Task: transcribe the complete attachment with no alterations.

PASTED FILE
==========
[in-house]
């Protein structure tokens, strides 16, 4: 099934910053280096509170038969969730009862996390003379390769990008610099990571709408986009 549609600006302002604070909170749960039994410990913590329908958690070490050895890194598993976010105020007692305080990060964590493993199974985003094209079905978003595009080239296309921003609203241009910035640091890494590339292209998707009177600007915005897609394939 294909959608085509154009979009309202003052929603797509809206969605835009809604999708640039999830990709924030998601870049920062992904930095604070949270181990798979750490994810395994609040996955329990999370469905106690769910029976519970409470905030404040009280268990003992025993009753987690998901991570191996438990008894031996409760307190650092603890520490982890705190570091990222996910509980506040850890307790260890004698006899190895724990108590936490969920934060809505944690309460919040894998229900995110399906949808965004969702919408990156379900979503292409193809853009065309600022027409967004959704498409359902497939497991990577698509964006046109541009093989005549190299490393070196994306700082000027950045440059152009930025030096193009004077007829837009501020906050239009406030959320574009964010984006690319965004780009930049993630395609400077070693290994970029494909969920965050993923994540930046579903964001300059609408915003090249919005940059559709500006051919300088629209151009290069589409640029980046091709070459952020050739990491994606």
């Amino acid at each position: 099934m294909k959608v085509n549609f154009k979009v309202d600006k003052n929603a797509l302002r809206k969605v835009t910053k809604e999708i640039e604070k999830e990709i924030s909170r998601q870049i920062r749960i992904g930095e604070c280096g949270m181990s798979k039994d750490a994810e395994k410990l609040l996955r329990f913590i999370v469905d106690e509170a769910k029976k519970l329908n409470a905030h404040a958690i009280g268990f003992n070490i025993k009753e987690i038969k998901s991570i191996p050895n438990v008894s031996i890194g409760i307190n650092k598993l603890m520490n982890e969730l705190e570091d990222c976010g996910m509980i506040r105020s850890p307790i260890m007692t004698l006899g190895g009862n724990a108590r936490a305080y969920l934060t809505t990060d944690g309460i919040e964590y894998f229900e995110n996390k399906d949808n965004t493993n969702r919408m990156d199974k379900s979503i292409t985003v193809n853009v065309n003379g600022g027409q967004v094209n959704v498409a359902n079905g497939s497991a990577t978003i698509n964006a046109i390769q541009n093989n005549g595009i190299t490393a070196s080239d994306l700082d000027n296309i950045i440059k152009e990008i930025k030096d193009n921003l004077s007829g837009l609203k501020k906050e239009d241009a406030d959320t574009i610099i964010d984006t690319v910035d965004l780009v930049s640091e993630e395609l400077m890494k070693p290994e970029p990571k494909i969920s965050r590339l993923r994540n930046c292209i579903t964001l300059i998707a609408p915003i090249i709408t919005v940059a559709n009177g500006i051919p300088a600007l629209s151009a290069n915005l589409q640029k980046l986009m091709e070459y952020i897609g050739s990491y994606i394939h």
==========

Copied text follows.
[in-house]
């Protein structure tokens, strides 16, 4: 099934910053280096509170038969969730009862996390003379390769990008610099990571709408986009 549609600006302002604070909170749960039994410990913590329908958690070490050895890194598993976010105020007692305080990060964590493993199974985003094209079905978003595009080239296309921003609203241009910035640091890494590339292209998707009177600007915005897609394939 294909959608085509154009979009309202003052929603797509809206969605835009809604999708640039999830990709924030998601870049920062992904930095604070949270181990798979750490994810395994609040996955329990999370469905106690769910029976519970409470905030404040009280268990003992025993009753987690998901991570191996438990008894031996409760307190650092603890520490982890705190570091990222996910509980506040850890307790260890004698006899190895724990108590936490969920934060809505944690309460919040894998229900995110399906949808965004969702919408990156379900979503292409193809853009065309600022027409967004959704498409359902497939497991990577698509964006046109541009093989005549190299490393070196994306700082000027950045440059152009930025030096193009004077007829837009501020906050239009406030959320574009964010984006690319965004780009930049993630395609400077070693290994970029494909969920965050993923994540930046579903964001300059609408915003090249919005940059559709500006051919300088629209151009290069589409640029980046091709070459952020050739990491994606």
């Amino acid at each position: 099934m294909k959608v085509n549609f154009k979009v309202d600006k003052n929603a797509l302002r809206k969605v835009t910053k809604e999708i640039e604070k999830e990709i924030s909170r998601q870049i920062r749960i992904g930095e604070c280096g949270m181990s798979k039994d750490a994810e395994k410990l609040l996955r329990f913590i999370v469905d106690e509170a769910k029976k519970l329908n409470a905030h404040a958690i009280g268990f003992n070490i025993k009753e987690i038969k998901s991570i191996p050895n438990v008894s031996i890194g409760i307190n650092k598993l603890m520490n982890e969730l705190e570091d990222c976010g996910m509980i506040r105020s850890p307790i260890m007692t004698l006899g190895g009862n724990a108590r936490a305080y969920l934060t809505t990060d944690g309460i919040e964590y894998f229900e995110n996390k399906d949808n965004t493993n969702r919408m990156d199974k379900s979503i292409t985003v193809n853009v065309n003379g600022g027409q967004v094209n959704v498409a359902n079905g497939s497991a990577t978003i698509n964006a046109i390769q541009n093989n005549g595009i190299t490393a070196s080239d994306l700082d000027n296309i950045i440059k152009e990008i930025k030096d193009n921003l004077s007829g837009l609203k501020k906050e239009d241009a406030d959320t574009i610099i964010d984006t690319v910035d965004l780009v930049s640091e993630e395609l400077m890494k070693p290994e970029p990571k494909i969920s965050r590339l993923r994540n930046c292209i579903t964001l300059i998707a609408p915003i090249i709408t919005v940059a559709n009177g500006i051919p300088a600007l629209s151009a290069n915005l589409q640029k980046l986009m091709e070459y952020i897609g050739s990491y994606i394939h």